Color was a central element in all of Verner Panton’s designs for interiors and furniture, and in particular, textiles, which became his most important vehicle for color in the futurist environments for which he is best known. Born in Denmark, Panton lived and worked most of his life in Basel, Switzerland, where by the mid-1950s he was an internationally acclaimed interior architect and designer. He studied at the Technical College from 1944-47 followed by architecture studies at the Royal Academy of Art in Copenhagen from 1947-51. He was greatly influenced by his mentor, Poul Henningsen, a Danish designer known for his iconic lighting design of the mid-20th century. Equally influential was Danish architect and designer Arne Jacobsen, and between 1950 and 1952 Panton worked in his office. When he left Jacobsen’s office, he traveled throughout Europe introducing designs for chairs, lighting, and textiles to a number of companies and obtaining commissions mainly for Danish projects.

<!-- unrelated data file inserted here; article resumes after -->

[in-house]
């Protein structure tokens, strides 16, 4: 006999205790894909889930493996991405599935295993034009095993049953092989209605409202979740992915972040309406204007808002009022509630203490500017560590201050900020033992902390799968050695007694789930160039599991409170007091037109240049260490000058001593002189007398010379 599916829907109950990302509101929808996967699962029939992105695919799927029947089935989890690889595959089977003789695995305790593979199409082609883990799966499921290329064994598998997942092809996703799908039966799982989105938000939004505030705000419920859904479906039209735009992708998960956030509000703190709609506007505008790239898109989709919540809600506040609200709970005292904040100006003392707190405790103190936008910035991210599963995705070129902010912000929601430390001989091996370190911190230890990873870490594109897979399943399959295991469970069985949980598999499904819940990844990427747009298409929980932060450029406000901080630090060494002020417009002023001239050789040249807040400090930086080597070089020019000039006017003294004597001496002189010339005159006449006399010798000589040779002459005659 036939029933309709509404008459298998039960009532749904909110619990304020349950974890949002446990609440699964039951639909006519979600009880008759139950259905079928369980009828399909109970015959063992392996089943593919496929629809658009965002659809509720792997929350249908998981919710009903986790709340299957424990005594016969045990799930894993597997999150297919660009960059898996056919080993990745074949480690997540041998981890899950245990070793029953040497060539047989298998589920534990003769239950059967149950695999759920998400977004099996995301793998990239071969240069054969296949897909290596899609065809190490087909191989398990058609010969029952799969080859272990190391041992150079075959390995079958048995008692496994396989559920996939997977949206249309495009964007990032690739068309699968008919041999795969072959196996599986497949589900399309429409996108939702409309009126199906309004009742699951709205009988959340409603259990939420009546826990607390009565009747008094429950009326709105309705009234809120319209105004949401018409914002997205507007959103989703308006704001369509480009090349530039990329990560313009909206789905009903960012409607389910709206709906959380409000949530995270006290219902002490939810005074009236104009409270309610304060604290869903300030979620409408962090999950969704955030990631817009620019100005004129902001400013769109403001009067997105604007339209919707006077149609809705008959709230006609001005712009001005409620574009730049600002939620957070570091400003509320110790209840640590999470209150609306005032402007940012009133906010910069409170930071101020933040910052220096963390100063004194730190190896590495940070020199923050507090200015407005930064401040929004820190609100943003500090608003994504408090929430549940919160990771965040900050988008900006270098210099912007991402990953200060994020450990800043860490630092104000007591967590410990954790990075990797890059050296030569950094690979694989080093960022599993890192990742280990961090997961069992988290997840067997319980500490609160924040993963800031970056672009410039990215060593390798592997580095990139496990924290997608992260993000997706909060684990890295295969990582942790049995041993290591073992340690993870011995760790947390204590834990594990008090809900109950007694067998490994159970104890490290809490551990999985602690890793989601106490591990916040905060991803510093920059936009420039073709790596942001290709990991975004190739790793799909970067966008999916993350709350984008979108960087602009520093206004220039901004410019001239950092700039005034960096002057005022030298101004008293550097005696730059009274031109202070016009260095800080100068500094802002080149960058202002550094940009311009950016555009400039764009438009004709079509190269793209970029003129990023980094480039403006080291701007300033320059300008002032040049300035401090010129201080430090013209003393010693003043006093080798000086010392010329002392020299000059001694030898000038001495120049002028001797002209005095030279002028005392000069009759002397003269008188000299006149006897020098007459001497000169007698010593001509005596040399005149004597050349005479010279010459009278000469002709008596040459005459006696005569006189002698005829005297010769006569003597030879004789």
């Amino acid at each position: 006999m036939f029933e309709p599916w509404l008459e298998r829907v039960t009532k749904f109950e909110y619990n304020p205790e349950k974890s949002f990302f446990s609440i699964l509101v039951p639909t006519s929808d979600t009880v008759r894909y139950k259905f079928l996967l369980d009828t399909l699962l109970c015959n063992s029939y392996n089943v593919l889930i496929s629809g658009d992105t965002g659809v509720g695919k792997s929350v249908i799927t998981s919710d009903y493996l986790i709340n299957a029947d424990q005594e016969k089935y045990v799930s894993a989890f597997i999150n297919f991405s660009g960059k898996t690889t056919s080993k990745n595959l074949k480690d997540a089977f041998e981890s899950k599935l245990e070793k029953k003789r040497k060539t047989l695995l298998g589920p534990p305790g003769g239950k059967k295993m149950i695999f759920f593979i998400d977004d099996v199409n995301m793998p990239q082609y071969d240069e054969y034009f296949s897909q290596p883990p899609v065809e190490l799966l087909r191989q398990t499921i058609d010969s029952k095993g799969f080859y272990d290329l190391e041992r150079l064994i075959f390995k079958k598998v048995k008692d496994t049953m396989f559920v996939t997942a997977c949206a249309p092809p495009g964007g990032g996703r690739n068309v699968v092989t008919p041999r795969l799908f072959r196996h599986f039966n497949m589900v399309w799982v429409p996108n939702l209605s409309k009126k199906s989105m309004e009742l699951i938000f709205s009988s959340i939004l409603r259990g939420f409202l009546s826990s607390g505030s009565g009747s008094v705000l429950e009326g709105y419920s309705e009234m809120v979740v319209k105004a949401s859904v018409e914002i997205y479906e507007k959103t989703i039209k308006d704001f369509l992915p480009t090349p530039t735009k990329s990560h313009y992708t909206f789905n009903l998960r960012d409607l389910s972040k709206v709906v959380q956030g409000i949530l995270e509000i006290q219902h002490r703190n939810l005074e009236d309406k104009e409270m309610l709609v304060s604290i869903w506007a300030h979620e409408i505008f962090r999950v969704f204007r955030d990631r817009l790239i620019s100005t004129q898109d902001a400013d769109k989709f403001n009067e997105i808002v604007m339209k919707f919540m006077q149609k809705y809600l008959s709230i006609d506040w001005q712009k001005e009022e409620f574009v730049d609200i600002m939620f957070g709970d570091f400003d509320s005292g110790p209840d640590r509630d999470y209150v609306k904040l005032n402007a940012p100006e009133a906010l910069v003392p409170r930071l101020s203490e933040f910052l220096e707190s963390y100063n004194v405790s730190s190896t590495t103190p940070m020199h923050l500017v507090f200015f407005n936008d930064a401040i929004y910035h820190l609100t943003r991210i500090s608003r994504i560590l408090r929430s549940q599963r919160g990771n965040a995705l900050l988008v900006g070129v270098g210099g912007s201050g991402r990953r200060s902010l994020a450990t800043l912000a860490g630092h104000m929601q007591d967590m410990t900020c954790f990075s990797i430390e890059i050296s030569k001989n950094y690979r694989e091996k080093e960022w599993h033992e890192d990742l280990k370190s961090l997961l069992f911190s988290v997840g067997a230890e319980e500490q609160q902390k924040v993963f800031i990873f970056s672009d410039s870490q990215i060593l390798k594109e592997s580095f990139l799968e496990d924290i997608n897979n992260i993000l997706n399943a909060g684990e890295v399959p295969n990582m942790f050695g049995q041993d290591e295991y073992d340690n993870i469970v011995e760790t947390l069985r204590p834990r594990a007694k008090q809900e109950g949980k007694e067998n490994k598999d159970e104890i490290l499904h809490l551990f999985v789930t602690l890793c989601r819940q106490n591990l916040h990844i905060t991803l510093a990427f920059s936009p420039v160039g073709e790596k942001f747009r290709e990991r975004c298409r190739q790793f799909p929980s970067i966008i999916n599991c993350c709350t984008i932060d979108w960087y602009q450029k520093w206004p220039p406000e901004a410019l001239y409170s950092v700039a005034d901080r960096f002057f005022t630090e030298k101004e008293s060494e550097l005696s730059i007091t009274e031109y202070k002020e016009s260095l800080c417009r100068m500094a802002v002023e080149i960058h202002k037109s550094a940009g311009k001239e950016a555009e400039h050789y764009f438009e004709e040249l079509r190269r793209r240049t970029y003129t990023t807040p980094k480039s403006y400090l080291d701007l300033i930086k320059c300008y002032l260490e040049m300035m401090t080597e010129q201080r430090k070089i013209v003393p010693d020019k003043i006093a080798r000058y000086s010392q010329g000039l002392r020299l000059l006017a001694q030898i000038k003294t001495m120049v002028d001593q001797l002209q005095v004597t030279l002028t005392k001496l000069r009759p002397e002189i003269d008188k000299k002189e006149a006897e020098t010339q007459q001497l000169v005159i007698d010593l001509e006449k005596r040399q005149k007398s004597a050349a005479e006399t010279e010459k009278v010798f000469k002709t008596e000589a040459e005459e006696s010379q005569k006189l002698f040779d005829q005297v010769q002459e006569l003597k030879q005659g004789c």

Cooper-Hewitt has in its collection seven textiles from 1983 produced by Mira-X, a Swiss textile manufacturer that collaborated with Panton. This group of textiles includes this piece, one of his more innovative and unusual fabrics produced during the early 1970s, Finesse: Circle, which is printed and has areas of burnout within the printed circles. This process created a semi-translucent textile that when held up to the light creates a very dappled light and feeling of three-dimensionality. Finesse designs also included Square and Curve.